deliberately vs intentionally vs "on purpose"

Status
Not open for further replies.

jctgf

Key Member
Joined
Oct 27, 2007
Member Type
Student or Learner
Native Language
Portuguese
Home Country
Tuvalu
Current Location
Tuvalu
hi,
does these expressions mean the same, please?
which one should I use in common and informal situations?
thanks.
 

stuartnz

Senior Member
Joined
Mar 16, 2008
Member Type
Other
Native Language
English
Home Country
New Zealand
Current Location
New Zealand
I'm not a teacher, but I would say that "on purpose" is the most casual of the three. It's the phrase one would expect to hear from a child complaining of some injustice - "You did that on purpose".

In everyday informal settings, I'd be most likely to hear and use "deliberately". My wife will often say "that car deliberately sped up as soon as I had a chance to pass, then slowed down again". In a sentence like that one, "intentionally" would sound a tiny bit unusual, to my ears. I use "intentionally" most when writing. For example, someone once thought I had written "contemn" instead of "condemn". I replied that I had intentionally used "contemn", because it was my intent, it was the word I had intended to use.
 

jctgf

Key Member
Joined
Oct 27, 2007
Member Type
Student or Learner
Native Language
Portuguese
Home Country
Tuvalu
Current Location
Tuvalu
Very interesting. I thought that "on purpose" was the most formal of all the three(*). So, if I choose to say "on purpose" I will be OK, right?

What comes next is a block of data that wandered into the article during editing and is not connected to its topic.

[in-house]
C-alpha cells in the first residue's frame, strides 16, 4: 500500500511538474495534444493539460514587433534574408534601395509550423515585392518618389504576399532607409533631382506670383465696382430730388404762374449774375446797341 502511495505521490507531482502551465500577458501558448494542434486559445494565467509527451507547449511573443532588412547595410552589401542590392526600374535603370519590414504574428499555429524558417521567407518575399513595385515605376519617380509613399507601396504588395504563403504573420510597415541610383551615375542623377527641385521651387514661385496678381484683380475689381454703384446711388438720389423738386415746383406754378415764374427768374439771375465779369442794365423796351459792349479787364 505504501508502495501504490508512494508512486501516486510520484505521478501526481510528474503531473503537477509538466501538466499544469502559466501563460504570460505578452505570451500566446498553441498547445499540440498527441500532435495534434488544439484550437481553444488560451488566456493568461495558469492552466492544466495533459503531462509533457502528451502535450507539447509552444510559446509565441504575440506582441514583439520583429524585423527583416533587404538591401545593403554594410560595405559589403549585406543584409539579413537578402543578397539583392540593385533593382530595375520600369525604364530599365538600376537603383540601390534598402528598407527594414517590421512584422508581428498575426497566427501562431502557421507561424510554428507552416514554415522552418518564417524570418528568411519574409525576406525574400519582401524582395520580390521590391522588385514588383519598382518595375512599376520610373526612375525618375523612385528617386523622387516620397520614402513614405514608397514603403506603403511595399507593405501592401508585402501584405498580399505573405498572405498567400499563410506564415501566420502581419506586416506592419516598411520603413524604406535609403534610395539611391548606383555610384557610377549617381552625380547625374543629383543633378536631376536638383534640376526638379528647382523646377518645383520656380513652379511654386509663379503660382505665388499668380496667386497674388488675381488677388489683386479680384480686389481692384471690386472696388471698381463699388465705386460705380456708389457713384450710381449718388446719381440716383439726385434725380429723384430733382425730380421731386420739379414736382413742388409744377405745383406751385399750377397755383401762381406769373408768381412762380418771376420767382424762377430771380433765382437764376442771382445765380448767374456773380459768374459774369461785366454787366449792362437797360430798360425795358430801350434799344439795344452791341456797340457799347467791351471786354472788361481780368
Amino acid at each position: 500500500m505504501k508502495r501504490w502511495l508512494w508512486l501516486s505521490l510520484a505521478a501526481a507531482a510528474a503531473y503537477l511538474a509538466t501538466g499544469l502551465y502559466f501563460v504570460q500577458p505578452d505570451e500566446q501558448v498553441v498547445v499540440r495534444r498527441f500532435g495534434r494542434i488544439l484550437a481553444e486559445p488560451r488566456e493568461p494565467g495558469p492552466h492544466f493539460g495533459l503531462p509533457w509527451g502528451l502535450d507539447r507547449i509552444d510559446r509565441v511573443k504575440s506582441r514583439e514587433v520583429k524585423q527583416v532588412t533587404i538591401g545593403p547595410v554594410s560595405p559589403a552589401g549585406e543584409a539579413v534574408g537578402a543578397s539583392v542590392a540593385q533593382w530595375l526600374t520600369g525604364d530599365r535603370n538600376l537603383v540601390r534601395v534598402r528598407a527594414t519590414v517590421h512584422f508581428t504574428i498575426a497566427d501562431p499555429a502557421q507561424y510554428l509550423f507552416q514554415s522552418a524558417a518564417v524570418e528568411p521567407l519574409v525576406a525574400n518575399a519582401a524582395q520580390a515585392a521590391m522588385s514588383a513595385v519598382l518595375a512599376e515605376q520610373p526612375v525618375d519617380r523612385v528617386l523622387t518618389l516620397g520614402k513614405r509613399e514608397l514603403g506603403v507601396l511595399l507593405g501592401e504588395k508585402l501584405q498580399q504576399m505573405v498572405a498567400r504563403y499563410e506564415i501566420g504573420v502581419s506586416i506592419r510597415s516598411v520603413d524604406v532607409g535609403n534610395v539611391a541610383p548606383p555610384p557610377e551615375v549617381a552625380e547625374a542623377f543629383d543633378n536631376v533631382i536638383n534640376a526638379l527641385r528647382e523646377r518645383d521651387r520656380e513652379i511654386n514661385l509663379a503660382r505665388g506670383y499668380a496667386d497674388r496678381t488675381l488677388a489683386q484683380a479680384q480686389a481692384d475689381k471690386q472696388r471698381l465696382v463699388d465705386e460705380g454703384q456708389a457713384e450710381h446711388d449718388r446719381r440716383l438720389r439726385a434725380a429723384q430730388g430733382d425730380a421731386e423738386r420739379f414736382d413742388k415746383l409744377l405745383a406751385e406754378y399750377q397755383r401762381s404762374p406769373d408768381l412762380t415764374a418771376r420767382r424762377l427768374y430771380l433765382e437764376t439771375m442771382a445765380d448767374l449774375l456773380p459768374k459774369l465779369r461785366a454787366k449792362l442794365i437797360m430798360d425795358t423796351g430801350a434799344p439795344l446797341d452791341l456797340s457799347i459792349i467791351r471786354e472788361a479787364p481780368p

Thanks.

(*) Please, is this expression correct?
 

stuartnz

Senior Member
Joined
Mar 16, 2008
Member Type
Other
Native Language
English
Home Country
New Zealand
Current Location
New Zealand
Very interesting. I thought that "on purpose" was the most formal of all the three(*). So, if I choose to say "on purpose" I will be OK, right?
Thanks.

(*) Please, is this expression correct?


I would have said "the most formal of the three." or, "of all of them, it is the most formal" or "of the three of them, it is the most formal".

You would not be incorrect to say "on purpose". I do hear and read it in adult conversation, it's just that in NZ English, "deliberately" would be used more often, I think. That's my assessment, as someone who is not a professional teacher.
 

banderas

Key Member
Joined
Mar 20, 2008
Member Type
Academic
Native Language
Polish
Home Country
Poland
Current Location
UK
hi,
does these expressions mean the same, please?Yes, they do except for one example I want to give.
"Calmly and deliberately (= slowly and carefully), she poured petrol over the car and set it alight". "Intentionally' would not be suitable in this context.

thanks.
;-)
 
Status
Not open for further replies.
Top